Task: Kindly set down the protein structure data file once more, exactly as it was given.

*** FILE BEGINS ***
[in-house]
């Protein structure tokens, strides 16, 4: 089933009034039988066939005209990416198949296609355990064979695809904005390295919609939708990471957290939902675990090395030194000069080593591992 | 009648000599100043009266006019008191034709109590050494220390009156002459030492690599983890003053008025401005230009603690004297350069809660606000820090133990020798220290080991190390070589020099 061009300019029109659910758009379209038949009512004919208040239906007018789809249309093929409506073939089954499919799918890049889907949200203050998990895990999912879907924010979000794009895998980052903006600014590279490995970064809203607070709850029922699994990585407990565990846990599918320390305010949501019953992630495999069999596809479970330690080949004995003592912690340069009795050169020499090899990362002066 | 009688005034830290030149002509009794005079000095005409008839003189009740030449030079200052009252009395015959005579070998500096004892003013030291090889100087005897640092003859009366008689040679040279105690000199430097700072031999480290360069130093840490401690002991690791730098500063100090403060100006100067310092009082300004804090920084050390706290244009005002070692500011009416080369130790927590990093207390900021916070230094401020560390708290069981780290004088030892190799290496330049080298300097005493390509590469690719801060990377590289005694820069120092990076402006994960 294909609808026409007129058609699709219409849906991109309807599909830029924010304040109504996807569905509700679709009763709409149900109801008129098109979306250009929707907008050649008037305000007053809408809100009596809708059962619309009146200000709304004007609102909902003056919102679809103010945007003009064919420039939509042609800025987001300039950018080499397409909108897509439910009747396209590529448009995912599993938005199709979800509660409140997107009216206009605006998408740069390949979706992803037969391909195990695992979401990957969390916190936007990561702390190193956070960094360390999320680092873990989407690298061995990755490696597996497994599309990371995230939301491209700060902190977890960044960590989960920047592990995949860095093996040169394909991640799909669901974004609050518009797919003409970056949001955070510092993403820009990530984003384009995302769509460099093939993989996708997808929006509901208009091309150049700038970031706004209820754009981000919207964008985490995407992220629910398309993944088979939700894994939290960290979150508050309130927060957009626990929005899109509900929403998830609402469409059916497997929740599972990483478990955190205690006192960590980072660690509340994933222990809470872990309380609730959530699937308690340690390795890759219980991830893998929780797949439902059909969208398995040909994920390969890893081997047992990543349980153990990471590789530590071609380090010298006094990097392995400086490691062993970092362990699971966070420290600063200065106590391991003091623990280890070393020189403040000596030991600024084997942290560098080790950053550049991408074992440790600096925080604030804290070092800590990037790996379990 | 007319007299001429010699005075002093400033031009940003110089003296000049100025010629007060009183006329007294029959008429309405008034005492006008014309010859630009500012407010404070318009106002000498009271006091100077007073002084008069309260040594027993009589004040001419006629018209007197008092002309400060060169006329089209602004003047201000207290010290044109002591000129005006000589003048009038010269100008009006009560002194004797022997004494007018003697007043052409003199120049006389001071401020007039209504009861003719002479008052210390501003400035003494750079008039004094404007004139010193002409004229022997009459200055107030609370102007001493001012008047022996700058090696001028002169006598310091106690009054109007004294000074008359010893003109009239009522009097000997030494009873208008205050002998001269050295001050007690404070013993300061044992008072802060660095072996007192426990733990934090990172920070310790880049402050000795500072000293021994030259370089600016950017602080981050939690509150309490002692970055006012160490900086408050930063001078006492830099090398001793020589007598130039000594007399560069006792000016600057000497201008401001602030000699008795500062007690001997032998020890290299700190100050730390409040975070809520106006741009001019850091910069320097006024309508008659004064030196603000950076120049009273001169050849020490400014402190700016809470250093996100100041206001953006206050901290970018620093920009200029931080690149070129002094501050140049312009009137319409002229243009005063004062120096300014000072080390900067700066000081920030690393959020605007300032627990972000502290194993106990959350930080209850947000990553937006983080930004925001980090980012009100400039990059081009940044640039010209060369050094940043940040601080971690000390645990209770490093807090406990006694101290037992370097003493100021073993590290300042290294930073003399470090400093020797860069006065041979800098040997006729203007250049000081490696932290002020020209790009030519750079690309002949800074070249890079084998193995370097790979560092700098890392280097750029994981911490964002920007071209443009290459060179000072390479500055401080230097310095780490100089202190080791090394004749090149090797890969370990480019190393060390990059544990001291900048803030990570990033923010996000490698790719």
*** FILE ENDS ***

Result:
[in-house]
């Protein structure tokens, strides 16, 4: 089933009034039988066939005209990416198949296609355990064979695809904005390295919609939708990471957290939902675990090395030194000069080593591992 | 009648000599100043009266006019008191034709109590050494220390009156002459030492690599983890003053008025401005230009603690004297350069809660606000820090133990020798220290080991190390070589020099 061009300019029109659910758009379209038949009512004919208040239906007018789809249309093929409506073939089954499919799918890049889907949200203050998990895990999912879907924010979000794009895998980052903006600014590279490995970064809203607070709850029922699994990585407990565990846990599918320390305010949501019953992630495999069999596809479970330690080949004995003592912690340069009795050169020499090899990362002066 | 009688005034830290030149002509009794005079000095005409008839003189009740030449030079200052009252009395015959005579070998500096004892003013030291090889100087005897640092003859009366008689040679040279105690000199430097700072031999480290360069130093840490401690002991690791730098500063100090403060100006100067310092009082300004804090920084050390706290244009005002070692500011009416080369130790927590990093207390900021916070230094401020560390708290069981780290004088030892190799290496330049080298300097005493390509590469690719801060990377590289005694820069120092990076402006994960 294909609808026409007129058609699709219409849906991109309807599909830029924010304040109504996807569905509700679709009763709409149900109801008129098109979306250009929707907008050649008037305000007053809408809100009596809708059962619309009146200000709304004007609102909902003056919102679809103010945007003009064919420039939509042609800025987001300039950018080499397409909108897509439910009747396209590529448009995912599993938005199709979800509660409140997107009216206009605006998408740069390949979706992803037969391909195990695992979401990957969390916190936007990561702390190193956070960094360390999320680092873990989407690298061995990755490696597996497994599309990371995230939301491209700060902190977890960044960590989960920047592990995949860095093996040169394909991640799909669901974004609050518009797919003409970056949001955070510092993403820009990530984003384009995302769509460099093939993989996708997808929006509901208009091309150049700038970031706004209820754009981000919207964008985490995407992220629910398309993944088979939700894994939290960290979150508050309130927060957009626990929005899109509900929403998830609402469409059916497997929740599972990483478990955190205690006192960590980072660690509340994933222990809470872990309380609730959530699937308690340690390795890759219980991830893998929780797949439902059909969208398995040909994920390969890893081997047992990543349980153990990471590789530590071609380090010298006094990097392995400086490691062993970092362990699971966070420290600063200065106590391991003091623990280890070393020189403040000596030991600024084997942290560098080790950053550049991408074992440790600096925080604030804290070092800590990037790996379990 | 007319007299001429010699005075002093400033031009940003110089003296000049100025010629007060009183006329007294029959008429309405008034005492006008014309010859630009500012407010404070318009106002000498009271006091100077007073002084008069309260040594027993009589004040001419006629018209007197008092002309400060060169006329089209602004003047201000207290010290044109002591000129005006000589003048009038010269100008009006009560002194004797022997004494007018003697007043052409003199120049006389001071401020007039209504009861003719002479008052210390501003400035003494750079008039004094404007004139010193002409004229022997009459200055107030609370102007001493001012008047022996700058090696001028002169006598310091106690009054109007004294000074008359010893003109009239009522009097000997030494009873208008205050002998001269050295001050007690404070013993300061044992008072802060660095072996007192426990733990934090990172920070310790880049402050000795500072000293021994030259370089600016950017602080981050939690509150309490002692970055006012160490900086408050930063001078006492830099090398001793020589007598130039000594007399560069006792000016600057000497201008401001602030000699008795500062007690001997032998020890290299700190100050730390409040975070809520106006741009001019850091910069320097006024309508008659004064030196603000950076120049009273001169050849020490400014402190700016809470250093996100100041206001953006206050901290970018620093920009200029931080690149070129002094501050140049312009009137319409002229243009005063004062120096300014000072080390900067700066000081920030690393959020605007300032627990972000502290194993106990959350930080209850947000990553937006983080930004925001980090980012009100400039990059081009940044640039010209060369050094940043940040601080971690000390645990209770490093807090406990006694101290037992370097003493100021073993590290300042290294930073003399470090400093020797860069006065041979800098040997006729203007250049000081490696932290002020020209790009030519750079690309002949800074070249890079084998193995370097790979560092700098890392280097750029994981911490964002920007071209443009290459060179000072390479500055401080230097310095780490100089202190080791090394004749090149090797890969370990480019190393060390990059544990001291900048803030990570990033923010996000490698790719």